"What passing bells for these who die as cattle?" wrote the great First World War poet Wilfred Owen. His famous line might have been written for those who perish in today's secret wars and terrorist outrages.
His generation never used the word "terrorism", but the slaughter they suffered was terrorism on a breathtaking scale, whose perpetrators were not shadowy zealots but governments: men who spoke up for king and country while blowing millions of human beings to bits.
Last week's atrocity in Bali, like the September 11 attacks on America, did not happen in isolation. They were products, like everything, of the past. According to George W Bush, Tony Blair and now Australia's prime minister, John Howard, we have no right to understand them. We must simply get the criminals, dead or alive.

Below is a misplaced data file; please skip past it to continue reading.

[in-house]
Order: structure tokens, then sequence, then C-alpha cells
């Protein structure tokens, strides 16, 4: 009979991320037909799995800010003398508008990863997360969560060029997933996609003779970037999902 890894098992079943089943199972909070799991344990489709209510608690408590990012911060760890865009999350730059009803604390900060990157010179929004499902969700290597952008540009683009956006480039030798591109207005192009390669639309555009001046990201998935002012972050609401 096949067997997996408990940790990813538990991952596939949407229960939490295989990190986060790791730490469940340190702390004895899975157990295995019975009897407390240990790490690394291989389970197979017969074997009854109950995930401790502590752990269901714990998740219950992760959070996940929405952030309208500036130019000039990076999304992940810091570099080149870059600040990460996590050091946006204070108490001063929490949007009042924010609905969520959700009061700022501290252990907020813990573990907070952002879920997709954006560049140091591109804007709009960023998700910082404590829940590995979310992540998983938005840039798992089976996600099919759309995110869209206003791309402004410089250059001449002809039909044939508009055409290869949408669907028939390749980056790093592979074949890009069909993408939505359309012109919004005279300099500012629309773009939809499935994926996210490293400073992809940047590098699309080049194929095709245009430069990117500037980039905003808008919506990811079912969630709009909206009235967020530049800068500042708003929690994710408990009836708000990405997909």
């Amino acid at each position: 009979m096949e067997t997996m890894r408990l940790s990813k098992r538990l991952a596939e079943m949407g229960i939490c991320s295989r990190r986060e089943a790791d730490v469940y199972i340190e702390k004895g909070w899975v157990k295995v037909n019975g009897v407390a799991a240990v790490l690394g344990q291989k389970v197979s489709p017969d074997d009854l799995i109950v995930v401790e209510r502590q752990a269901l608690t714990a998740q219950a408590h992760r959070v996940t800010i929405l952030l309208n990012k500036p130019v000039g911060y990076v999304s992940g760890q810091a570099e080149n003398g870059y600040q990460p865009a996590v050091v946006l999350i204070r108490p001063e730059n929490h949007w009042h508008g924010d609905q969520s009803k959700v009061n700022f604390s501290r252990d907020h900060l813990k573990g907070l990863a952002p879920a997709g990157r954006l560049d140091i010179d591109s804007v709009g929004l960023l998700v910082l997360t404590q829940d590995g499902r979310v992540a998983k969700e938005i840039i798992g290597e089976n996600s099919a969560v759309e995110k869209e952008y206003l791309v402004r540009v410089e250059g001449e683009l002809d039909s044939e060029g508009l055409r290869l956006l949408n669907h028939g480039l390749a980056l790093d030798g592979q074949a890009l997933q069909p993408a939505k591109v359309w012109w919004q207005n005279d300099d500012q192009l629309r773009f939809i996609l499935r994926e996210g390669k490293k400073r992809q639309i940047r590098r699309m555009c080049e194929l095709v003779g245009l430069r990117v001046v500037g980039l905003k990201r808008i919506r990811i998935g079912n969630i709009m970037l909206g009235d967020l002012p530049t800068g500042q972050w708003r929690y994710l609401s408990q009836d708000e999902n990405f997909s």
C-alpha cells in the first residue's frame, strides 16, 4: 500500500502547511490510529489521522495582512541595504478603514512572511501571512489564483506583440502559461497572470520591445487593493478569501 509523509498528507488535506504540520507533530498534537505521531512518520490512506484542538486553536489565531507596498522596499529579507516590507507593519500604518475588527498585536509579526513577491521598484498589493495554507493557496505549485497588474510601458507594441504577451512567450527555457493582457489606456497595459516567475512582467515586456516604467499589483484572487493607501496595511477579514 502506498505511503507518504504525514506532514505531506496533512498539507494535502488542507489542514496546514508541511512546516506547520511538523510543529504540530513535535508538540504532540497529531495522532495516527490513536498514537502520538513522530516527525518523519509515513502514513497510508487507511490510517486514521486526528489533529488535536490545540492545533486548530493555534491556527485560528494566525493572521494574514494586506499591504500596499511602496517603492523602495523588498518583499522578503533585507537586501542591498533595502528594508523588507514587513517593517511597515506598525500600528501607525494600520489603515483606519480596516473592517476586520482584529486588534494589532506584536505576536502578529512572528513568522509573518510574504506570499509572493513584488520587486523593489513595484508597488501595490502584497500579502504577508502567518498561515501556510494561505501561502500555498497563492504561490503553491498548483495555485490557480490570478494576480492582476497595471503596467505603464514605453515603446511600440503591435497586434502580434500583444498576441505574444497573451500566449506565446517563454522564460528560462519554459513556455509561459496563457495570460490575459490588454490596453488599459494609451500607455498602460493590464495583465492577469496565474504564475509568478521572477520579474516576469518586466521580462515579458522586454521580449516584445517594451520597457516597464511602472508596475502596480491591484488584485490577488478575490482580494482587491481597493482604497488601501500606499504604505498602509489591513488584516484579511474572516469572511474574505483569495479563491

The fact that the Bush posse has caught no terrorist of proven importance since September 11 makes a grim parody of Bush's semi-literate threats and Blair's missionary deceptions as they prepare a terrorist attack on Iraq that will be the horror of Bali many times over. "Terrorist attack" is not rhetorical; the Attorney General, Lord Goldsmith, has told the government it could find itself before the International Criminal Court if it goes ahead.